Media Notice Archives
Hail to the Press
This Just In got its first major press coverage this week -- with a nice nod in Newsweek's 11 November issue, in their new "Cyberscope" section. There has been plenty of notice from smaller publications, but Newsweek is certainly a big fish.
TJI's The Best!
TJI is proud to be hailed as part of the "Best in Net Entertainment" in Internet World magazine's "The Best and Worst of 1994" issue.
"How Did He Get So Popular So Fast?"
Just over a year old, This is True is written up extremely favorably in the New York Times' business section. Their reporter is the first one to really understand the implications of my for-profit e-mail publishing idea.
After the New York Times did a nice write-up on me and True, I sent a copy to a Los Angeles Times reporter so he could see how the out-of-town paper scooped a great story right in his own back yard.
I Like TV
Wired -- Behind the Curve
The April issue of Wired magazine finally takes notice of e-mail publishing -- after I've been doing it for nearly four years!
The magazine says True is "one of the biggest lists on the Net.... It's [sic] popularity comes from Cassingham's shrewd selection of subject matter."
True was given the "Fierce Site of the Week" this week award by fierce.com (Update: which now seems to be a singles site, not a publication anymore.) They say that not only is truth stranger than fiction, "it's funnier, too." Like I'm going to argue?
I'm Being Watched
The Online Journalism Review (published by the University of Southern California's Annenberg School for Communication) did an interesting story on "Value-added E-mail: A Publishing Alternative to the WWW".
The article features Yours Truly, written by News Editor Matt Welch of Tabloid News Services.
Today's mail brought a copy of the third edition of a college textbook, Computers in Your Future. It has a brief case study on one new trend enabled by the Internet: e-mail publishing, using This is True as its example.
Influence of the Stars
I don't often read horoscopes. But quite a few people sent me a clip of this one from Cancer for the week of June 8, 2000: "I see no reason why you should agree to your 'incarceration' in the lower depths much longer, Cancerian. In the opinion of both me and the cosmic powers that be, you've been punished enough. You have finished serving your time, paying your dues and carrying out your atonement. Therefore, I urge you to lobby hard for freedom in the coming days. If your oppressors show any resistance, start scheming about how to break out and escape by any means possible. To inspire your efforts, I encourage you to acquire a 'Get Out of Hell Free' card, which is available at..." and my address, with instructions to send $2.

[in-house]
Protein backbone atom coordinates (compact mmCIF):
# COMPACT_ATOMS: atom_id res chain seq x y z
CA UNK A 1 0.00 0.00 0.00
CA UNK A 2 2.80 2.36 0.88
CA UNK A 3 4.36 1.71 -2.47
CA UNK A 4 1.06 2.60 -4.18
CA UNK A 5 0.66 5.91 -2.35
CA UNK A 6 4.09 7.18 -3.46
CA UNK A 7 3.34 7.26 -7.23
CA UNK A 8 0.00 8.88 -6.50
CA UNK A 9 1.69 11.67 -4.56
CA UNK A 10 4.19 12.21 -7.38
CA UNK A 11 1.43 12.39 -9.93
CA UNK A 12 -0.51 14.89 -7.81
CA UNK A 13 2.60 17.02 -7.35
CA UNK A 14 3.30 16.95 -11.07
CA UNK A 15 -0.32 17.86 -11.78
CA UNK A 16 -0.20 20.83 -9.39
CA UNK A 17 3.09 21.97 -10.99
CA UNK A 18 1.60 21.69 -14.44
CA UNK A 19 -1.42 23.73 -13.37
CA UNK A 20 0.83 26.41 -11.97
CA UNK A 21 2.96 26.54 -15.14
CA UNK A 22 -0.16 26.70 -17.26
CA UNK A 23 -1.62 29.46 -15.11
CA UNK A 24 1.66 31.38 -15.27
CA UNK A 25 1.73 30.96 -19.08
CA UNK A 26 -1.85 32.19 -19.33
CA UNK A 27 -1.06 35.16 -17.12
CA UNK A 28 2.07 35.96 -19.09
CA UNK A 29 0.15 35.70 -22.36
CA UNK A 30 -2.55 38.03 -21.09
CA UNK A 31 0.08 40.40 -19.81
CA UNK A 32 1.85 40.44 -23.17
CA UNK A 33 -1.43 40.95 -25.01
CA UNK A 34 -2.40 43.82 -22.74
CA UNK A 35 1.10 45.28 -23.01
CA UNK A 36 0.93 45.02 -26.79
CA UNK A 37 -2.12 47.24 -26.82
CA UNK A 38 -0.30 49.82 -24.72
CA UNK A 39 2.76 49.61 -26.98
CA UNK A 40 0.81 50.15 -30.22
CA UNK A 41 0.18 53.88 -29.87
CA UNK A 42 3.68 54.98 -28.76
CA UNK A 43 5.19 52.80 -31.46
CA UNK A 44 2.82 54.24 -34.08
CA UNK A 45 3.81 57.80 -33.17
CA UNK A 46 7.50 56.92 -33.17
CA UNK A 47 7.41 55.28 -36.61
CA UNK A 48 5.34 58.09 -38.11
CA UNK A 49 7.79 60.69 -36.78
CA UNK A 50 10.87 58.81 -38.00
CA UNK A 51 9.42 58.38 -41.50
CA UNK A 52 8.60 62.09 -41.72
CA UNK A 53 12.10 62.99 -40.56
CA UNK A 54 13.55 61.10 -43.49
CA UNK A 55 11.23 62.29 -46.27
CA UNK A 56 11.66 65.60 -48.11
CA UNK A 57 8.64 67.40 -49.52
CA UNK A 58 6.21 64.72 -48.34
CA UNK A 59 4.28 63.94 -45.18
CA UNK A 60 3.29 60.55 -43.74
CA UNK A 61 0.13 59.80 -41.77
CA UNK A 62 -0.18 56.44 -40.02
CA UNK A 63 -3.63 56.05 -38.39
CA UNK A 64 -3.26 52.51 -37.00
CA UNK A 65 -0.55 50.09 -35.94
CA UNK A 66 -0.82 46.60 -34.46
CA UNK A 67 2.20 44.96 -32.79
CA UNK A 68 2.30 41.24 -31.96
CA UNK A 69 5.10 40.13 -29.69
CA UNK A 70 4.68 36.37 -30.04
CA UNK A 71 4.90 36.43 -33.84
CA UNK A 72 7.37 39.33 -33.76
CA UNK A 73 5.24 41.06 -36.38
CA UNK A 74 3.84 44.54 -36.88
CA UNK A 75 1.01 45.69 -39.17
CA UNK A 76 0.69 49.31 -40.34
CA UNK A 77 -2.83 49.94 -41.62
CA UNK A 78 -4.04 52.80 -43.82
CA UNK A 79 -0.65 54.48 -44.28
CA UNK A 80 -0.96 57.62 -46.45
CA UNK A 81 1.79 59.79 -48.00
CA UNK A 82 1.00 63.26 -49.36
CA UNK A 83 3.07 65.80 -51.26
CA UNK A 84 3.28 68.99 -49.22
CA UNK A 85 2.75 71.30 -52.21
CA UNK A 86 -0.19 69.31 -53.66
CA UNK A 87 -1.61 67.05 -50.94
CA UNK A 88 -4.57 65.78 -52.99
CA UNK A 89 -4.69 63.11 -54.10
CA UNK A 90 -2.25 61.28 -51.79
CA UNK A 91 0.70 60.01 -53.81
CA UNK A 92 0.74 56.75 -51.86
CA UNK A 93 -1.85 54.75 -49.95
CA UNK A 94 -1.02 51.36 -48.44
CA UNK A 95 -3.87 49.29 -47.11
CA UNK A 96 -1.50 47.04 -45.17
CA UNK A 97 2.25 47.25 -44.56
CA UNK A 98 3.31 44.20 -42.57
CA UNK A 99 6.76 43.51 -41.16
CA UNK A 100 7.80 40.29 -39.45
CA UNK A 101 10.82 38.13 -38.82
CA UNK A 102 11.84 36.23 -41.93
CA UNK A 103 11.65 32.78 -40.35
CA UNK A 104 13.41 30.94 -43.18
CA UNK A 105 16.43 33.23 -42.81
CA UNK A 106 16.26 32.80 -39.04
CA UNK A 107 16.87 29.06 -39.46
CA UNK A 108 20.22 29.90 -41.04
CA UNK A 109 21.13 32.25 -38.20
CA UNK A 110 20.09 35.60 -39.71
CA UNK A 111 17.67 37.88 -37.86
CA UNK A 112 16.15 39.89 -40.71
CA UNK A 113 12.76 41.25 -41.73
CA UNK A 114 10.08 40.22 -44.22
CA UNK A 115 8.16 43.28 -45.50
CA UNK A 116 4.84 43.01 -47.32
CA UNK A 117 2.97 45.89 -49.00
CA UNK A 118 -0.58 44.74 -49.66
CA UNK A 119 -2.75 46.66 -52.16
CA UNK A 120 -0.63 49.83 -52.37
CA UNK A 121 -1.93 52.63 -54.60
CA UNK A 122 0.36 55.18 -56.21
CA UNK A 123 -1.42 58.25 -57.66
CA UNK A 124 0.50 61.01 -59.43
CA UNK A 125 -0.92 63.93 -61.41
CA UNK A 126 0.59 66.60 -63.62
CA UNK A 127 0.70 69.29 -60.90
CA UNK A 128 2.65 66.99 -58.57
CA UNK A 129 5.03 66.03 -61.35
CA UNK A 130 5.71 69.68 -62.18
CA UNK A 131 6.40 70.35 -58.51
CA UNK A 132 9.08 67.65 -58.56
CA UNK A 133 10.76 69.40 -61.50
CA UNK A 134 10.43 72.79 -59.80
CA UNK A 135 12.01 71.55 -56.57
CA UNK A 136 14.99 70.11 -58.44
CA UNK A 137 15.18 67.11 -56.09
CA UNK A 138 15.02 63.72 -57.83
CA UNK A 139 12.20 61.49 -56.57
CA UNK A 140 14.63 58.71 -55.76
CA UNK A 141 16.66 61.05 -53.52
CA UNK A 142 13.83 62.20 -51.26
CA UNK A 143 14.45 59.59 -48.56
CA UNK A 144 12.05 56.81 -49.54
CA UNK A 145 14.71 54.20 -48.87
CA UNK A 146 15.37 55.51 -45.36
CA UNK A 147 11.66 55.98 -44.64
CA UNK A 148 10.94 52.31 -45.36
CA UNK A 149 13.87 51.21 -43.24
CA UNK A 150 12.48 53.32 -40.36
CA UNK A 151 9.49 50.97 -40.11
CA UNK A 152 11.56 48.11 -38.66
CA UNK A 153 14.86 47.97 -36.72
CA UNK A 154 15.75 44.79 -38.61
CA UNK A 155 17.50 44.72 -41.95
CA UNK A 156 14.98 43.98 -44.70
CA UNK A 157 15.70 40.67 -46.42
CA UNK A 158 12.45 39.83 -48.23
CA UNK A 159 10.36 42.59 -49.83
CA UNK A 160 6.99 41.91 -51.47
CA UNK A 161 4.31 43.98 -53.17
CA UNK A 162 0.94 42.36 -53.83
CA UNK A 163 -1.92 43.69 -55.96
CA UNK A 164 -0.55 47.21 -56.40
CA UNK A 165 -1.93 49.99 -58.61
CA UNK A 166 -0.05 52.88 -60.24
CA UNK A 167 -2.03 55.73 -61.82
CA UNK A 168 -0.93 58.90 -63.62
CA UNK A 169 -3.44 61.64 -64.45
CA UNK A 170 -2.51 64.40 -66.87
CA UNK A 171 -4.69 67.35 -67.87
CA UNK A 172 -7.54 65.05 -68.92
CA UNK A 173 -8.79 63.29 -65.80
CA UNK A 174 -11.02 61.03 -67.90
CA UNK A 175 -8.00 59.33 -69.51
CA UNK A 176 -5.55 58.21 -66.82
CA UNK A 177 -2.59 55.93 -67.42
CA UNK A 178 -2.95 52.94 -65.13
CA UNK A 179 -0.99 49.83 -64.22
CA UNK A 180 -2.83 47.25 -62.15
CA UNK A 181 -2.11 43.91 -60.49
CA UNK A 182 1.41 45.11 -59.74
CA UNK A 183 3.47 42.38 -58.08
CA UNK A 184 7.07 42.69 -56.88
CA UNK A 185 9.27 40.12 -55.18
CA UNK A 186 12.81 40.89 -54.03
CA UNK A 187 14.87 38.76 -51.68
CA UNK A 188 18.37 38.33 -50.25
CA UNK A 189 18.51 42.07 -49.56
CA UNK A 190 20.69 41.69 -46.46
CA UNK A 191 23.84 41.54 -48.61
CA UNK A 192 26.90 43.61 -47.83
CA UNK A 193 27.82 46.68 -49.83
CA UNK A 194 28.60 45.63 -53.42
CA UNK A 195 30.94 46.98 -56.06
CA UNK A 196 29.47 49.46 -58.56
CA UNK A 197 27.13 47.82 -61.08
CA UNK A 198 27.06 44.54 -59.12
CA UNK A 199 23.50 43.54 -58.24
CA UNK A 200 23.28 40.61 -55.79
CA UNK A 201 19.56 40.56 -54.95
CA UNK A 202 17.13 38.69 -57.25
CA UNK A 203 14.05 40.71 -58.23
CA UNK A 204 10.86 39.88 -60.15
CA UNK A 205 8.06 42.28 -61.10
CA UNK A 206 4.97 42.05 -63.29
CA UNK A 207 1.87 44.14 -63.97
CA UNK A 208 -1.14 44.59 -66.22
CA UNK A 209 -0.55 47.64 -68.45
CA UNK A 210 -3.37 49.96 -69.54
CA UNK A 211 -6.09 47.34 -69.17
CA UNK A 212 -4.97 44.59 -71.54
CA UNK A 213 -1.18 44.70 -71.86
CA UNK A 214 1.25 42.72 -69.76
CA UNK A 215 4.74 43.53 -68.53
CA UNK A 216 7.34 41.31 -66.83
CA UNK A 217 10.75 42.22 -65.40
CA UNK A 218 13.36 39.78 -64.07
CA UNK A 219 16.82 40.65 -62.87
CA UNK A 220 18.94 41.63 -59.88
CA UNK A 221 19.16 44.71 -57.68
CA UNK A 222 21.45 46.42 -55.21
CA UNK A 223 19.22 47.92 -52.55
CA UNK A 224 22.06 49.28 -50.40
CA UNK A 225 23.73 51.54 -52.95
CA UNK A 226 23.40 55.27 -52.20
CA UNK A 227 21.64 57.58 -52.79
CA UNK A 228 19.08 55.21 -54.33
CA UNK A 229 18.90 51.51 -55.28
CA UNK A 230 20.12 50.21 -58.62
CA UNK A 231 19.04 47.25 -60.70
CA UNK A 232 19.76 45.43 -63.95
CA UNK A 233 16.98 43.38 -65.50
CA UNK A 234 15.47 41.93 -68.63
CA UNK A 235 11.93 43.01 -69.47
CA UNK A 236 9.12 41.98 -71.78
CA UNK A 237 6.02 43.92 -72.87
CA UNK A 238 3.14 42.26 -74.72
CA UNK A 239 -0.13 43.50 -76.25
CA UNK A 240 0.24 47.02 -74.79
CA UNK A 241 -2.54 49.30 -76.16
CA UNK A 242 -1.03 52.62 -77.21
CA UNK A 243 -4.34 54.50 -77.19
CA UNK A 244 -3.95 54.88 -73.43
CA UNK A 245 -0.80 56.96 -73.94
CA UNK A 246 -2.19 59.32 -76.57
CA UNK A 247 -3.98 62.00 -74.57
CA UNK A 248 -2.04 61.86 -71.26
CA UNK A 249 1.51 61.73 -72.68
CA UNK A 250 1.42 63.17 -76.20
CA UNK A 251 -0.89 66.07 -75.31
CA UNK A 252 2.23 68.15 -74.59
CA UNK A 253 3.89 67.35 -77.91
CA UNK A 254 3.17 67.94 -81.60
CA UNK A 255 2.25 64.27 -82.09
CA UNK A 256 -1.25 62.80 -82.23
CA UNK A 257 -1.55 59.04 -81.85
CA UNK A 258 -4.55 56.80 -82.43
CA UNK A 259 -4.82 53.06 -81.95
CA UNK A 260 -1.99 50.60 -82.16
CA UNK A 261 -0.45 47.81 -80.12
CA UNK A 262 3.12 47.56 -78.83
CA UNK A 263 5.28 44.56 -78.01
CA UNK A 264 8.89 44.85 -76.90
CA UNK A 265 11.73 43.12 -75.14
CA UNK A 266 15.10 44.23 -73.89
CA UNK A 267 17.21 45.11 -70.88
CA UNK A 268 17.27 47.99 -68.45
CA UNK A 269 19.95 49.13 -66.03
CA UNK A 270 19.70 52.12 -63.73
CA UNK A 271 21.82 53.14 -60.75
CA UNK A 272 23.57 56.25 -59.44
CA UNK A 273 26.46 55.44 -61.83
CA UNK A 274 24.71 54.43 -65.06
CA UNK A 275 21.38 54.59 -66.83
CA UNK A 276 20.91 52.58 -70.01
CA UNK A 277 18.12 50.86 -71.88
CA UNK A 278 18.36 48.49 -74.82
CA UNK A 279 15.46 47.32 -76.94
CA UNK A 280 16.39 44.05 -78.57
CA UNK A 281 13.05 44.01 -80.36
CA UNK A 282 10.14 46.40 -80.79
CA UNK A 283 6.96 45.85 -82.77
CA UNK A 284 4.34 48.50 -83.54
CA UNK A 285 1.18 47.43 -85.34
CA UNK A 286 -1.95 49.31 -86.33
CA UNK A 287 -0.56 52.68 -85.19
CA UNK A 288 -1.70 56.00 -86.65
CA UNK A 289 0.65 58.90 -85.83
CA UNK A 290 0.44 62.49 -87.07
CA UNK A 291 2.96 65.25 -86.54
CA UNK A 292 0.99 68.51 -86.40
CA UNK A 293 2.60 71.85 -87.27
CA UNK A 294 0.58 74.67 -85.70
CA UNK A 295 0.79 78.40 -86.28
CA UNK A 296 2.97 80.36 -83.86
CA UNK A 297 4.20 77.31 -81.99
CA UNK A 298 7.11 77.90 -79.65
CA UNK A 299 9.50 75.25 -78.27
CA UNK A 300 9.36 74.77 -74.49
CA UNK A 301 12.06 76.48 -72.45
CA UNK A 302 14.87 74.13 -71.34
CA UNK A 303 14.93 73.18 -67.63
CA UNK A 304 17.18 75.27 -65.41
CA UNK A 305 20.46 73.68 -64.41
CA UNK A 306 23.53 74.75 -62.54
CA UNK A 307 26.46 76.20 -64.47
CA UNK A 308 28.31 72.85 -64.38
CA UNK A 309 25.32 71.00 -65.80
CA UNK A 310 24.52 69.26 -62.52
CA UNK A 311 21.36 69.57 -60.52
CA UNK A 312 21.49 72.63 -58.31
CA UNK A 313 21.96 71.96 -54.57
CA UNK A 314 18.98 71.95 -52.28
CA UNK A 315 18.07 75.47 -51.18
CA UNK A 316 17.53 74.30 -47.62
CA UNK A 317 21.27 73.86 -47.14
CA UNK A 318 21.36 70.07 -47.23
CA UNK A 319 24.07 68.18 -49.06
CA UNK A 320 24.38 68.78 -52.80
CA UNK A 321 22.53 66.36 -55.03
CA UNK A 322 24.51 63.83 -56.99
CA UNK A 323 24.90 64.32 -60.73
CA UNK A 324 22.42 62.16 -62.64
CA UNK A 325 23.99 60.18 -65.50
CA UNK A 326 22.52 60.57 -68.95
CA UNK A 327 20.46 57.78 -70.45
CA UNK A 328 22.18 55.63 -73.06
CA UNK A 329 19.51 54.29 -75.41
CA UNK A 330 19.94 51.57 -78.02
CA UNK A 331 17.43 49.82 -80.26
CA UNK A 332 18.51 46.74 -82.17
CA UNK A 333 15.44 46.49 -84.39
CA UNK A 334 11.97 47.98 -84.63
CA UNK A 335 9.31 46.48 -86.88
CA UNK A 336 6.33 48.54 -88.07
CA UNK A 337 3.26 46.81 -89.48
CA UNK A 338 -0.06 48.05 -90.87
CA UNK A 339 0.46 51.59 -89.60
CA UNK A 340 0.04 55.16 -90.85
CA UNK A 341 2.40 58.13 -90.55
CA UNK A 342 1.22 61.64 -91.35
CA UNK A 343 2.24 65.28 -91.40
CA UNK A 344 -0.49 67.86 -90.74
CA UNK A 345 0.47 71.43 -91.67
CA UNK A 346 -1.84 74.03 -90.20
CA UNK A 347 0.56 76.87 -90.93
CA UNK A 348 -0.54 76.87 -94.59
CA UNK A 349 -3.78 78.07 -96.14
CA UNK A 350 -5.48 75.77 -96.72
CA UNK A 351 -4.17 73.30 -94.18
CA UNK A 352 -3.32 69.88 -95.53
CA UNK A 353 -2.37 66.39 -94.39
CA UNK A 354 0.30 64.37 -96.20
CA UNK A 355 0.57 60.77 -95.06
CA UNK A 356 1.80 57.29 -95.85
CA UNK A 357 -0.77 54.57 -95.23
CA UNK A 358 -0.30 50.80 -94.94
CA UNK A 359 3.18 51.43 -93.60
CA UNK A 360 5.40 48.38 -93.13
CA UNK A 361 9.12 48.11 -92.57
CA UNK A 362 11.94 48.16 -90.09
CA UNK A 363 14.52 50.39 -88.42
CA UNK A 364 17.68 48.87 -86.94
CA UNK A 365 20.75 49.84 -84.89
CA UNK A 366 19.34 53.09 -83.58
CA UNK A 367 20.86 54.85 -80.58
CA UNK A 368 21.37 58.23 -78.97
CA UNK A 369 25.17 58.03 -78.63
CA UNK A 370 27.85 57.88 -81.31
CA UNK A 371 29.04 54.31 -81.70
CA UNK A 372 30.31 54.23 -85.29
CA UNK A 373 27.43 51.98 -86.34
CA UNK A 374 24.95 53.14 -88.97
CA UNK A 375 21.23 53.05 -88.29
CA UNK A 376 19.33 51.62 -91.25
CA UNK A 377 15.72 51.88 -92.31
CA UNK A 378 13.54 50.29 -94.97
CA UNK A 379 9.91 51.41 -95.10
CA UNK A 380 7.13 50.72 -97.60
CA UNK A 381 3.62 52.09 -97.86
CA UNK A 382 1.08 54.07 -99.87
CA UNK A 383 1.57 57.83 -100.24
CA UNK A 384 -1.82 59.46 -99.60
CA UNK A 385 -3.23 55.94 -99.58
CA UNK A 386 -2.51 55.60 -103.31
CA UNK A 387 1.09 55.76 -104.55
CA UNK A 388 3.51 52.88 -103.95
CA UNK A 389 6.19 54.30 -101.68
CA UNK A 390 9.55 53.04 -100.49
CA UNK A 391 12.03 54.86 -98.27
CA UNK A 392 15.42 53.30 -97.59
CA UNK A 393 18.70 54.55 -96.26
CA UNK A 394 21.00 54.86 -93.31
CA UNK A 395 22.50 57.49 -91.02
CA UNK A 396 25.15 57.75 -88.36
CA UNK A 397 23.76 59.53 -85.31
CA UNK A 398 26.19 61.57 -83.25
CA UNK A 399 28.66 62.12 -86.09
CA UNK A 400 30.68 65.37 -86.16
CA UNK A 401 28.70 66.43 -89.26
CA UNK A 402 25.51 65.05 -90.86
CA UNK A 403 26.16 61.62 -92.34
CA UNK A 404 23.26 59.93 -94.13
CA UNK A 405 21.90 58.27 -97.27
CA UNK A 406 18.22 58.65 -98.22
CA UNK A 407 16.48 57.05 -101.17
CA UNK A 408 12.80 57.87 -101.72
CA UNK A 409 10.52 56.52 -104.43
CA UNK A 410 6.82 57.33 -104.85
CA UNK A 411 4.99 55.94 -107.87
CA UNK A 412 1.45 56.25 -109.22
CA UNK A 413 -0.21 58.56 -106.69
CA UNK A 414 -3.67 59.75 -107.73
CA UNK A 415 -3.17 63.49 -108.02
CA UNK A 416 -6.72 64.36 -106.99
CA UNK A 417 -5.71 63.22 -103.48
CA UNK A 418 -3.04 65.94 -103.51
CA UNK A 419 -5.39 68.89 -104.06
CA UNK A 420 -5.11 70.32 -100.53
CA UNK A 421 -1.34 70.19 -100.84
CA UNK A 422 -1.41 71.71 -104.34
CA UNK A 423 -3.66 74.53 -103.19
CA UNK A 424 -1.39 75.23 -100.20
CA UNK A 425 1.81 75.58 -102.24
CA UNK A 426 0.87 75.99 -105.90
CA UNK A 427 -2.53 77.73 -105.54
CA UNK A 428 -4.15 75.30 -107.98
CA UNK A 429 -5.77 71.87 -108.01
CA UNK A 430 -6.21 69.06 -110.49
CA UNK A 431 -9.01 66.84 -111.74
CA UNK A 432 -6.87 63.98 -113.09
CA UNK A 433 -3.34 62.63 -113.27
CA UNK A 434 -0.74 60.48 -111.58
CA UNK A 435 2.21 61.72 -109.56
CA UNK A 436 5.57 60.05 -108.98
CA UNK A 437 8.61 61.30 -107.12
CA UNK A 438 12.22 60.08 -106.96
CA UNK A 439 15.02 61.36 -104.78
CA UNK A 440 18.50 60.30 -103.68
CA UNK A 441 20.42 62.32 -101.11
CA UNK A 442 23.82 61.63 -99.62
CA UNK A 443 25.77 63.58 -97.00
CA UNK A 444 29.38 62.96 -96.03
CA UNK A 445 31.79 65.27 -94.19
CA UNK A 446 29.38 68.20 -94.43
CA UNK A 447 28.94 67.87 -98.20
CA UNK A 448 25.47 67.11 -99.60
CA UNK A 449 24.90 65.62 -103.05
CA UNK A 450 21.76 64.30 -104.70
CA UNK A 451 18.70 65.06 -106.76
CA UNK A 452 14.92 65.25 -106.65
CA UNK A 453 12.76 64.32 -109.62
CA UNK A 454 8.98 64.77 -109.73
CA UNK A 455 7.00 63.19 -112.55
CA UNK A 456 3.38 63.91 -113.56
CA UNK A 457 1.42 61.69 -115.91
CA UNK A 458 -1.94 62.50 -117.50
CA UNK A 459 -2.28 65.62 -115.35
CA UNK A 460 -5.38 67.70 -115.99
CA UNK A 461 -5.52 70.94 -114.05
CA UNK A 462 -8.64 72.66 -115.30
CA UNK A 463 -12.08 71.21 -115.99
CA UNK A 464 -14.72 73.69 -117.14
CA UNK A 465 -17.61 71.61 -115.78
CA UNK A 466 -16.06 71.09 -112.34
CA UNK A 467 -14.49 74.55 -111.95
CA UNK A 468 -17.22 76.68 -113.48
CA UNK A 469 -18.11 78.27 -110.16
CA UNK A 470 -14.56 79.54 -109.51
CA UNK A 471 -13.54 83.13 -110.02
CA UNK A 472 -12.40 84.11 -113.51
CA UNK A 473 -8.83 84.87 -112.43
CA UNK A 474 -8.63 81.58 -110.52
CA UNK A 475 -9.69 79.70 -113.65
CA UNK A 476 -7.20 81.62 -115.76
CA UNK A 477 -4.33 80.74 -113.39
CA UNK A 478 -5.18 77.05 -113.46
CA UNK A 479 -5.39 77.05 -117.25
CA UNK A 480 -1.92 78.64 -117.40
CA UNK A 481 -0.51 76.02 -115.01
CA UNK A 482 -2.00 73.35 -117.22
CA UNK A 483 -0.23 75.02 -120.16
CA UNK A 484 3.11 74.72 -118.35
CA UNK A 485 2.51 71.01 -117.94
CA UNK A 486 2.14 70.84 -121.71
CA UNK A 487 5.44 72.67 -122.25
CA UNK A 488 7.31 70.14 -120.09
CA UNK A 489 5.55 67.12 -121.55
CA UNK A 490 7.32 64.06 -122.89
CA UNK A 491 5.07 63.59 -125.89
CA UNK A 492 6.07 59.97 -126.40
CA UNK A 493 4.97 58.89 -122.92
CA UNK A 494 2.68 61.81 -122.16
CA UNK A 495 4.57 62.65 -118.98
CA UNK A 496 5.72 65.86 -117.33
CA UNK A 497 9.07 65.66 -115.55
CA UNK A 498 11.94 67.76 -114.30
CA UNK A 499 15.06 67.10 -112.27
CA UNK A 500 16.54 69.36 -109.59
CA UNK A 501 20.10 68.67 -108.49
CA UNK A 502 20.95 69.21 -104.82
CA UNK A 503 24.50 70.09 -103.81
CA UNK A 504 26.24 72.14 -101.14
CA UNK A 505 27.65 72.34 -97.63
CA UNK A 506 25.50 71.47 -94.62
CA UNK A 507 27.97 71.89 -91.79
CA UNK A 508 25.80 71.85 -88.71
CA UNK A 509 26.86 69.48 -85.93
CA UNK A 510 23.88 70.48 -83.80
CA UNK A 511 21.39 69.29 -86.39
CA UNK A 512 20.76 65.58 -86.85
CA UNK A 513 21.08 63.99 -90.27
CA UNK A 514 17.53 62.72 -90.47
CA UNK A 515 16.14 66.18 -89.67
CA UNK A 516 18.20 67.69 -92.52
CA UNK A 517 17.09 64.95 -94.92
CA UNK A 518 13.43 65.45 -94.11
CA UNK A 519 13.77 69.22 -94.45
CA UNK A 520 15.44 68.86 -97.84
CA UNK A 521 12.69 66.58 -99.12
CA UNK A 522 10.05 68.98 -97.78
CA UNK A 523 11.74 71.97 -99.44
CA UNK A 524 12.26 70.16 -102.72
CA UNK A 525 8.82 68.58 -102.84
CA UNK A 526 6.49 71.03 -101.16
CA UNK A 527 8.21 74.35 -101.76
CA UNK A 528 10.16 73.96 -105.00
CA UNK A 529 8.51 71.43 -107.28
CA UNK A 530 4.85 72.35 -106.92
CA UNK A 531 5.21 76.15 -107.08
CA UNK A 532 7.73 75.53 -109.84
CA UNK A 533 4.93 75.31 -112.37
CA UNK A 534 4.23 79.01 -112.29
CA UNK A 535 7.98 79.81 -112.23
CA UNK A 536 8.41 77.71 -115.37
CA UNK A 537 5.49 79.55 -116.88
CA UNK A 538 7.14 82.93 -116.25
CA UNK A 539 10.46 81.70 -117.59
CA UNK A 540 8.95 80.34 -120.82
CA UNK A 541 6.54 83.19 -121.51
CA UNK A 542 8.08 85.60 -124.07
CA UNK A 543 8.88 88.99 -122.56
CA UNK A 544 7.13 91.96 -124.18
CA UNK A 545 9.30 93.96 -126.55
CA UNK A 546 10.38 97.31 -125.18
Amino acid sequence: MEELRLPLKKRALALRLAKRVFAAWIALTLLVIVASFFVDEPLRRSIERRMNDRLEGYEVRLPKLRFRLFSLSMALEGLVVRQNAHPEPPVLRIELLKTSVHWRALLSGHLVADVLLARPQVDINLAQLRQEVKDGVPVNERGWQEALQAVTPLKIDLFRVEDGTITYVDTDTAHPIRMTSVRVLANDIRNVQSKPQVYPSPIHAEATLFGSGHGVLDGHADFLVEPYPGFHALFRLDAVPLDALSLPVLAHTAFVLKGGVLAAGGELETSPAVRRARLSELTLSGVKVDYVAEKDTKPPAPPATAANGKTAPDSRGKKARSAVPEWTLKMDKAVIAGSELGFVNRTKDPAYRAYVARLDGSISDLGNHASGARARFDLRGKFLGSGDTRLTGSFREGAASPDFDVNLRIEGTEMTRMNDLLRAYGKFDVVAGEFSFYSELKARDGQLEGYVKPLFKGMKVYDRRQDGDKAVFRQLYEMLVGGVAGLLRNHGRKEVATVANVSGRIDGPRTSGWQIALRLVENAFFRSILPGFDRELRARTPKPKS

Hoops of Murphy
Last night I was up until 2:00 because I spent an hour and a half doing an interview with a magazine. The interviewer was pretty good: it was more than the usual questions like "Gee, why do you think it's so popular?" He even went into what I thought of the Napster debacle, and the Microsoft anti-trust action.
But about True, he asked, "How do you put the thing together, what do you deal with in the process, what hoops does Murphy's Law make you jump through to make it all come together?" Good question -- no one has ever asked it before.
Fred on Everything
Long-time readers (read: most of you) know "zero tolerance" is one of my pet peeves: my ZT page has a lot background on the concept, with several follow-up pages linked from the bottom. I've been ranting about ZT for some time: the first story I ran on it was 10 years ago!) I'm very pleased that more and more journalists and columnists are starting join me in railing against ZT. The latest is Fred Reed, in his Fred on Everything column. I had heard of Fred before, but never had checked out his stuff until he ran a rant on a couple of ZT cases (see his 25 July column, #283). At the bottom he included a link to my ZT page -- which brought hundreds of his readers to True.
The 11 December issue was reruns from 1995 since I was down with the flu. One of those stories was this one (which dealt with trying to embarrass journalists into better writing so there aren't so many errors in the paper). It was only the second "rerun column" ever in 11-1/2 years of weekly True issues.
G. Gordon Stella
I had an interesting experience on Wednesday: I got a phone call from the producer of G. Gordon Liddy's radio show, asking if I could be on their show -- in five minutes. I was just sitting at my desk, so I said sure. He asked me to pull up my Stella Awards archives so I could talk about pretty much any story during the half-hour segment. No problem, I said.
The Dvorak Keyboard
I've heard from several friends who spotted me in the Wall Street Journal today. It was just a tiny mention in an article about the Dvorak keyboard, an ergonomic alternative to the common "Qwerty" layout that you probably use.
Forging My Own Path
What Would You Include as significant milestones in the “history” of weird news? I really had to roll my eyes this weekend when a reader sent me the URL to an article from the July/August issue of the in-print (and, obviously, online) Pacific Standard magazine: “Who, What, Where, When, Weird — How oddball items came to dominate the news business, and became normal in the process.” — billed as a history of “weird news” and where it’s going, what with that newfangled Internet thing and all.